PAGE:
We were getting on the bus to head to our performance space for the first time, and of course our first tactic to buy our ticket was "Sprakenzie English?" because we were told everyone spoke English. But of course, really, they don't. So this bus driver didn't. Somehow, we told him we wanted two tickets to the Bahnhof, and somehow we got them. As we were walking away, he turned to the person next to us and said, sighing "auslanders!"

Our piece, sadly, pales in comparison to the other German Music/Theatre pieces. We essentially watched their production of Midsummer, with a cast of 60, taking place in the top floor of an abandoned warehouse, with costumes made from duct tape and designer clothing ... There was cross dressing, there was dancing - the Pucks were played less as a character and more as a 20-person force of nature, each with his or her own crazy thing (this one girl went around with an electric drill, drilling into the concrete pillars and the floor, while our host carried a megaphone with the chorus of "Sweet Dreams are Made of This" programmed into it and turned it on at random points). Oboron wore a leather jacket and gold hot pants, and he kept biting cashews and spitting them on the ground. He sat in a little wooden treehouse, and for the first part of the show he was covered by this big gold foil thing. Throughout the show, he would point to the pucks, who would make their individual noises depending on which one he pointed to. When it came time for him to send out the potion, the pucks all pulled out condoms and swung them around like morning stars. Helena (Hermia? The ugly one) carried around ice cream coronets that she was always unwrapping and eating onstage (and of course they were melted so they deliberately got everywhere), while Demetrius had a hanky he wiped Hermia with that he kept stored in his underwear, and pulled out to dab his head. There was a rave on more than one occasion, one orgy, and a chest full of fake (hopefully) semen that one of the lovers had, and his/her partner (I leave it gender ambiguous because by that point they were swapping genders right and left) took a big index-finger wipe of it and licked it off.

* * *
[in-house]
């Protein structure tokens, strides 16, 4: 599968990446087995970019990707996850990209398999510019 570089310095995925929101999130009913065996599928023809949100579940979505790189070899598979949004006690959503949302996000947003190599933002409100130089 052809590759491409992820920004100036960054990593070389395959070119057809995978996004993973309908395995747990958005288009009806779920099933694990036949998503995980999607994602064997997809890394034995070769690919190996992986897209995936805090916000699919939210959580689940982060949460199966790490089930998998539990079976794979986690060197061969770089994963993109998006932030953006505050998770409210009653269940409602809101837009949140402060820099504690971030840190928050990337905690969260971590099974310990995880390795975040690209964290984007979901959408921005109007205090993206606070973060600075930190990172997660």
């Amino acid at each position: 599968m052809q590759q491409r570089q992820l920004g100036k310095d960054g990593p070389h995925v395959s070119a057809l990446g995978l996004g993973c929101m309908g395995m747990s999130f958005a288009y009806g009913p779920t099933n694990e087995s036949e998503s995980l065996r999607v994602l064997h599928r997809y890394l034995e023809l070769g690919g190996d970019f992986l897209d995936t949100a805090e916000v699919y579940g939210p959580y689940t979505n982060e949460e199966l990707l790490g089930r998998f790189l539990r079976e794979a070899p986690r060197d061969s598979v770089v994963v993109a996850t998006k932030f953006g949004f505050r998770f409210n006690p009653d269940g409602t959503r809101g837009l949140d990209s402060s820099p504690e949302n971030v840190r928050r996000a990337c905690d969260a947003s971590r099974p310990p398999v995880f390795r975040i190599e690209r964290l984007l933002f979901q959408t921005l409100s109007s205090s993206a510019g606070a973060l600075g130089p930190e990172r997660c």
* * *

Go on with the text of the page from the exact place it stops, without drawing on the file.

Germans. In their defence, I can't speak German, so of course all I remember is the startling visuals.

One fantastic thing about the production was how they did Bottom's Transformation. The mechanicals were these little narrator girls, who came in from time to time smiling and looking freaky (cause they didn't keep the mechanical scenes), and they had finger puppets and stuff. Anyway, after the Pucks were told to find some crazy thing for Titania to sleep with, these girls had a scene. They were singing a German lullabye, when the Pucks came in and, of course, turned it into a dance party. Then they lead one of the little girls away from the rest (FREAKY PEDOPHILIA style) and shoved this giant duct-tape stack of boxes on her, with a mouth hole where she could hold a megaphone. So essentially Bottom as an ass was this giant walking cardboard pole with cute girly shoes, and he could only take small steps, and couldn't see, and then Titania wakes up and fawns over him, and he keeps trying to get away but he's a pile of boxes, so he can't. It was great.